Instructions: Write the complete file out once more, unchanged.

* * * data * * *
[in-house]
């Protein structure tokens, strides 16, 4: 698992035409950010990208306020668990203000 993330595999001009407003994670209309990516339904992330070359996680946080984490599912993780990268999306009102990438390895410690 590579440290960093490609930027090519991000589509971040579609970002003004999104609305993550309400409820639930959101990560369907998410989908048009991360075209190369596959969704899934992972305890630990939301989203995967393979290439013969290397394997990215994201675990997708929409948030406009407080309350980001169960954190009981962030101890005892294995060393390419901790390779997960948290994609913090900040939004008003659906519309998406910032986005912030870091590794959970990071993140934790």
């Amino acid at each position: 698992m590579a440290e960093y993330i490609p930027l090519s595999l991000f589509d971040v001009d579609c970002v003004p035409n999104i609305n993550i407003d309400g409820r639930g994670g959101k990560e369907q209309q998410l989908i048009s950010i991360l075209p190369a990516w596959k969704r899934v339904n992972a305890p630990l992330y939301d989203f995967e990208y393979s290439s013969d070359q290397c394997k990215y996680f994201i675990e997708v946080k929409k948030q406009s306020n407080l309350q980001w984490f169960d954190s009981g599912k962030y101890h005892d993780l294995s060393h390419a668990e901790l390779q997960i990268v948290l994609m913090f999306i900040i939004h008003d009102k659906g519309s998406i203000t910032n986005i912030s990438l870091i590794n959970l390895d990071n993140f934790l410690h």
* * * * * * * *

[in-house]
């Protein structure tokens, strides 16, 4: 698992035409950010990208306020668990203000 993330595999001009407003994670209309990516339904992330070359996680946080984490599912993780990268999306009102990438390895410690 590579440290960093490609930027090519991000589509971040579609970002003004999104609305993550309400409820639930959101990560369907998410989908048009991360075209190369596959969704899934992972305890630990939301989203995967393979290439013969290397394997990215994201675990997708929409948030406009407080309350980001169960954190009981962030101890005892294995060393390419901790390779997960948290994609913090900040939004008003659906519309998406910032986005912030870091590794959970990071993140934790």
């Amino acid at each position: 698992m590579a440290e960093y993330i490609p930027l090519s595999l991000f589509d971040v001009d579609c970002v003004p035409n999104i609305n993550i407003d309400g409820r639930g994670g959101k990560e369907q209309q998410l989908i048009s950010i991360l075209p190369a990516w596959k969704r899934v339904n992972a305890p630990l992330y939301d989203f995967e990208y393979s290439s013969d070359q290397c394997k990215y996680f994201i675990e997708v946080k929409k948030q406009s306020n407080l309350q980001w984490f169960d954190s009981g599912k962030y101890h005892d993780l294995s060393h390419a668990e901790l390779q997960i990268v948290l994609m913090f999306i900040i939004h008003d009102k659906g519309s998406i203000t910032n986005i912030s990438l870091i590794n959970l390895d990071n993140f934790l410690h």